Frame contributed an autobiographical essay to a series called Beginnings in the literary magazine Landfall in 1965. She wrote a famous three-part autobiography: To the Is-Land (1982), An Angel at my Table (1984) and The Envoy from Mirror City (1985). They were later published in one volume, which formed the basis of a widely admired film.

In 2000, Michael King wrote a prize-winning biography, Wrestling with the Angel, but the brilliant complexity of her writing, her absolute commitment to language and the subtlety of her insights will ensure that Frame's long-term international reputation rests on her novels and short stories. The autobiographies will rather nurture the legend of her troubled life.

Frame was a Member of the Order of New Zealand, an honorary foreign member of the American Academy of Arts and Letters and was awarded an honorary doctorate in literature by the University of Otago.

IN the 1970s, she won the Katherine Mansfield Memorial Fellowship, enabling her to live for several months in Menton, France, and she accepted the Burns Scholarship in Dunedin and the residential Buddle Findlay Sargeson Fellowship in Auckland.

Her novel The Carpathian won her the Commonwealth Prize for Literature in 1989, and she was also awarded a New Zealand Scholarship in Letters. Last year, she was presented with a $60,000 Prime Minister's Award for Literary Achievement, along with two other writers: her biographer Michael King and Maori poet Hone Tuwhare.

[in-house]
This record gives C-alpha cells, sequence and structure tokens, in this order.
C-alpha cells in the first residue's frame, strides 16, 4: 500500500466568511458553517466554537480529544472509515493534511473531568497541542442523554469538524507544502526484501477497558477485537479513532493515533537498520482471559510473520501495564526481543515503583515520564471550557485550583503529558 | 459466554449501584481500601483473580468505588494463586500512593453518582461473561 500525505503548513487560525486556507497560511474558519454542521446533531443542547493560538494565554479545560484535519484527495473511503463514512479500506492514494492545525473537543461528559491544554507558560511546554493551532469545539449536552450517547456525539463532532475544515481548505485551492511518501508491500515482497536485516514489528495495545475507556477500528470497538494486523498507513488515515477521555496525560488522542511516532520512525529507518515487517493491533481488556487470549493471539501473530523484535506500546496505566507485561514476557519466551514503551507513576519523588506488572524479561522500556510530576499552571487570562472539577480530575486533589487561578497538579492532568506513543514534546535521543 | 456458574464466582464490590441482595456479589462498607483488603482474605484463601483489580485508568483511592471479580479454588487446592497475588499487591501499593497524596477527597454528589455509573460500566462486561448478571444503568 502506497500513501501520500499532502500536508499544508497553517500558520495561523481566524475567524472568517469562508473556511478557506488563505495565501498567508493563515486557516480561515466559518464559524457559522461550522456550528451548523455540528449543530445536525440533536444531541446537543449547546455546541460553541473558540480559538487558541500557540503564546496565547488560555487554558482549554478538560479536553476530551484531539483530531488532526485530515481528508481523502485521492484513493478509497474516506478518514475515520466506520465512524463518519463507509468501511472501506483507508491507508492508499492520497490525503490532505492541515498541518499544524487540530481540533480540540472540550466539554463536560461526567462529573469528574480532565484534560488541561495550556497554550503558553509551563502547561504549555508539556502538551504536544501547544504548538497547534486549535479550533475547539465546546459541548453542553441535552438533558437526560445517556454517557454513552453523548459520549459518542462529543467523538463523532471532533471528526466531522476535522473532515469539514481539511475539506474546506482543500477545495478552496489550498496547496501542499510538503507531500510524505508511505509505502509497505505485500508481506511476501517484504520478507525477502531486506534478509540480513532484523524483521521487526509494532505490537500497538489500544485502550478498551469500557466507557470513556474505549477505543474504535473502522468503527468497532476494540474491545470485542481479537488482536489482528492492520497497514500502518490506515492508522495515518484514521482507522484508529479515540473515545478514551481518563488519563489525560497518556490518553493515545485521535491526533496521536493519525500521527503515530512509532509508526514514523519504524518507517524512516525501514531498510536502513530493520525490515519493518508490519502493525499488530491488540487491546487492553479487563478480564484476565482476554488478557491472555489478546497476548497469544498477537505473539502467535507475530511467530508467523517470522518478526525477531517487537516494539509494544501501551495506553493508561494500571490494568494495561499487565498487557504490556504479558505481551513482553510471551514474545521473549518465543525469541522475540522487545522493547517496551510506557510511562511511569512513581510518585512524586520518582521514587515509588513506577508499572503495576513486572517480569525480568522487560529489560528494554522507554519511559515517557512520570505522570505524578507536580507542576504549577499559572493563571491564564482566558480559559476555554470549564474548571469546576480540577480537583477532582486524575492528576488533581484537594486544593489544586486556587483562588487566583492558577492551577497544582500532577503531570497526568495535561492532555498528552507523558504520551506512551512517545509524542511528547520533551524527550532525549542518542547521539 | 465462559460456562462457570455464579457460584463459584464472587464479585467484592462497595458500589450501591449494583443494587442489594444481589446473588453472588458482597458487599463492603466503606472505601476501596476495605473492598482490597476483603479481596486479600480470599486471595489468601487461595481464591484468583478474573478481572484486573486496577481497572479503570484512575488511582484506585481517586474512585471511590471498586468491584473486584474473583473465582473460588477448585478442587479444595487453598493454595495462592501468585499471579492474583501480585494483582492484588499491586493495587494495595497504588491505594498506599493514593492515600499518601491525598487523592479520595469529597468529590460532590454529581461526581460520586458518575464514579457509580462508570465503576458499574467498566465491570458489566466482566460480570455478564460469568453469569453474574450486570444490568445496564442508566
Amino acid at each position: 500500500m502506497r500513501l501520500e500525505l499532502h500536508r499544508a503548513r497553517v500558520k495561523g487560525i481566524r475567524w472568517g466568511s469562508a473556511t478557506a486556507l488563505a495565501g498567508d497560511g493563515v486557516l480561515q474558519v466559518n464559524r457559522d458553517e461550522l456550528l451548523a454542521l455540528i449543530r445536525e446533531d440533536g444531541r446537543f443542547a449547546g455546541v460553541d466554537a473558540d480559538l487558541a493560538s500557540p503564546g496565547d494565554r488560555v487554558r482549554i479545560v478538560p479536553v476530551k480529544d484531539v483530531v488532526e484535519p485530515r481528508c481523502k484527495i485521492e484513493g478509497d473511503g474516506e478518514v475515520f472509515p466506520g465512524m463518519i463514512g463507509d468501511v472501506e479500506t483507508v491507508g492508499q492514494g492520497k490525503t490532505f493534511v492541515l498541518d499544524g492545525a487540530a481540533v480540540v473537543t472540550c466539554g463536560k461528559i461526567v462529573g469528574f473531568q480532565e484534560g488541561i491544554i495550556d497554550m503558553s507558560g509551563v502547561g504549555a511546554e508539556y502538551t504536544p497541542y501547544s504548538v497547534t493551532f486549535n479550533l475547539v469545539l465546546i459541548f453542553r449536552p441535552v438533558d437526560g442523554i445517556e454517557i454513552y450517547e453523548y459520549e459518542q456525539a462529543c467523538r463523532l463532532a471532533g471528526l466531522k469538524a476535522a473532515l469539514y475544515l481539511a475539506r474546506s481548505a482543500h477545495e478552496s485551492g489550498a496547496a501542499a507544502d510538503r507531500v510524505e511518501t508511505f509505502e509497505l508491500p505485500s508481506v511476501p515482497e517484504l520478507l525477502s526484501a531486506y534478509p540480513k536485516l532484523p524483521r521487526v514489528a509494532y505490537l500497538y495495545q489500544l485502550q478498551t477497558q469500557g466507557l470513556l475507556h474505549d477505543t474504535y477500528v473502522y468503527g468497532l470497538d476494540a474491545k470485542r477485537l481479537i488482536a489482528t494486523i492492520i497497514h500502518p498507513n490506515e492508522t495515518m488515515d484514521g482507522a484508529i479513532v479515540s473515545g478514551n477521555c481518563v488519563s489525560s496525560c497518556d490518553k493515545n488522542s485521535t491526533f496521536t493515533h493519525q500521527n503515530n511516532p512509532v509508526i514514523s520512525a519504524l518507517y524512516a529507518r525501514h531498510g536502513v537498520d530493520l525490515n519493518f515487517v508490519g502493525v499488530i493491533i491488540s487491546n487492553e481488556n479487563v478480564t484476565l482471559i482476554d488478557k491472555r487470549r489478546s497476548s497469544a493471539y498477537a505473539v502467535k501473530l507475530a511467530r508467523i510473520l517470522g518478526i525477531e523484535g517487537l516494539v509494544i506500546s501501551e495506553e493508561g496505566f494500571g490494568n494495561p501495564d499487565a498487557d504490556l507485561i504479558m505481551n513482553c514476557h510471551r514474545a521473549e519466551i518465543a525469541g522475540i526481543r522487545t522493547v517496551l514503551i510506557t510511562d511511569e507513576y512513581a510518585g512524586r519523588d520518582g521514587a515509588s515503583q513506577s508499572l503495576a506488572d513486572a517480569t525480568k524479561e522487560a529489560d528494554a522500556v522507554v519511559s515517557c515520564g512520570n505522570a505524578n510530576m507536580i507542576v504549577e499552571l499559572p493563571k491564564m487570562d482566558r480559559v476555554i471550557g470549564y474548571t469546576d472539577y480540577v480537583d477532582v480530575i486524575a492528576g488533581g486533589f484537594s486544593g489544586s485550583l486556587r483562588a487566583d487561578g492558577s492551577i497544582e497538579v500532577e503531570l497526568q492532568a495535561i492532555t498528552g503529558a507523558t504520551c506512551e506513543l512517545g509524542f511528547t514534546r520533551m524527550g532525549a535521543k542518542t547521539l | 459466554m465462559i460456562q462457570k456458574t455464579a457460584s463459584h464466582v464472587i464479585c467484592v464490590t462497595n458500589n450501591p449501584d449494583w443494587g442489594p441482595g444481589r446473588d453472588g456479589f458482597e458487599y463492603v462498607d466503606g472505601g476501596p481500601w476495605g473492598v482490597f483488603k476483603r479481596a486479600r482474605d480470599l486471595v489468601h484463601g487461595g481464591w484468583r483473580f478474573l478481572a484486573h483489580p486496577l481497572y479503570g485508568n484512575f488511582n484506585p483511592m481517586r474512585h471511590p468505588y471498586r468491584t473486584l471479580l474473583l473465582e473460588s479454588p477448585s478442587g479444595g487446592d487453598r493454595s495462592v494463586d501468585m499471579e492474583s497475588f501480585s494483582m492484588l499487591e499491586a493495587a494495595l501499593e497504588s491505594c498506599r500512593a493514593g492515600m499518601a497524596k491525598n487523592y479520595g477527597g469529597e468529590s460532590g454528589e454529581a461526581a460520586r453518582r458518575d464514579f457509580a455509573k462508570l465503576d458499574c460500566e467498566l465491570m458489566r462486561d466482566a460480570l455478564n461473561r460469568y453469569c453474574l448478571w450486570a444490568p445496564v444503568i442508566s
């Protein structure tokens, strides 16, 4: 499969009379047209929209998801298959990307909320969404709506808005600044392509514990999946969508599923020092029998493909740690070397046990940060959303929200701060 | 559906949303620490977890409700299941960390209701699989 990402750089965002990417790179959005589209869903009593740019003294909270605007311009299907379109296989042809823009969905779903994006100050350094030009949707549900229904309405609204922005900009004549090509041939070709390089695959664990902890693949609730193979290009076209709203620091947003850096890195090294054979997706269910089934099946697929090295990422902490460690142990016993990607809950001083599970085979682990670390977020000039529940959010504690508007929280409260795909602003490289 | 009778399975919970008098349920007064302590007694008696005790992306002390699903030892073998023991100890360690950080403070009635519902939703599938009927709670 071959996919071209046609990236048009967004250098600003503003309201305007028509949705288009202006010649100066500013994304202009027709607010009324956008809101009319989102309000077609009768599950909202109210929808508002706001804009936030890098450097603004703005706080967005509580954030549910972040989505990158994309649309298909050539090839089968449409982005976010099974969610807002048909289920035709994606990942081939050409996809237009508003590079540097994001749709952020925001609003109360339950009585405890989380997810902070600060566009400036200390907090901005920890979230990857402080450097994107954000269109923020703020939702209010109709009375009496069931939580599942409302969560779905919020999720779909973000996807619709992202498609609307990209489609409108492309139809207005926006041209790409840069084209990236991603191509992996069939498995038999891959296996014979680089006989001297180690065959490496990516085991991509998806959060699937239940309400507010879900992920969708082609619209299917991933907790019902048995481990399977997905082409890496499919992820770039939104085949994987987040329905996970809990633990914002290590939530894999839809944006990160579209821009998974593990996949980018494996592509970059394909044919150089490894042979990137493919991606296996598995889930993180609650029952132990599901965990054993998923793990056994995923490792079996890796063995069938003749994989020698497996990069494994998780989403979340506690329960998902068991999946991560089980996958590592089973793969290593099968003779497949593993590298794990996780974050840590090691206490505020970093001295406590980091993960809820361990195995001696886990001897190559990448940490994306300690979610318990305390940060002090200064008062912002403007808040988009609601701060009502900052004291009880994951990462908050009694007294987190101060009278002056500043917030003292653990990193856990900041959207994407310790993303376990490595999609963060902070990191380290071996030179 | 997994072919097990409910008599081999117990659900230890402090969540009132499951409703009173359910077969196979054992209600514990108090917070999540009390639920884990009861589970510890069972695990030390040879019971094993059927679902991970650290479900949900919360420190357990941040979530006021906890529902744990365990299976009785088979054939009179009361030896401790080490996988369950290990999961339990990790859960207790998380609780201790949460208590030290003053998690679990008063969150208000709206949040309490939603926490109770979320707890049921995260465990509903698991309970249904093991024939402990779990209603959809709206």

Also last year she was tipped as a strong contender for literature's richest and most celebrated international award, the Nobel Prize, after many years of being nominated by compatriot writers. Among those who regarded Frame as the top candidate was Swedish literary critic Asa Bechman. When asked what she would do should she win the $2 million prize, the railway engine-driver's daughter joked: "I'll buy the railways". The prize was eventually awarded to the South African novelist J.M. Coetzee.

Of Scottish stock, Frame was the third of five children born to George and Lottie Frame and brought up in poverty and in what was regarded as an eccentric family, mostly in Oamaru, where her father worked for the NZ Railways. Two of her sisters died in drowning accidents and the sensitive Janet wrote later that "the idea of death is with me all the time".

She possessed an electric intelligence, was a brilliant student at Dunedin Teachers' Training College and Otago University but suffered from a pathological shyness that saw her spend much of her 20s under psychiatric care on the assumption that she suffered from mental illness.

She aspired to be a writer from childhood but after difficulties coping with the institutional life at training college and university, worked as a housemaid and waitress. The strain of these jobs on her solitary and hyper-sensitive personality meant few lasted long.

In 1955, while visiting her married sister in Auckland, she was introduced to Frank Sargeson, the best-known New Zealand writer of his generation. He offered her the sanctuary of an army hut behind his house in Esmonde Rd, then a North Shore backwater.

Sargeson was mentor to dozens of writers and Frame cautiously accepted his hospitality. She lived and worked in the hut for 16 months. The result was her first novel, Owls Do Cry. She later said the time with Sargeson saved her life.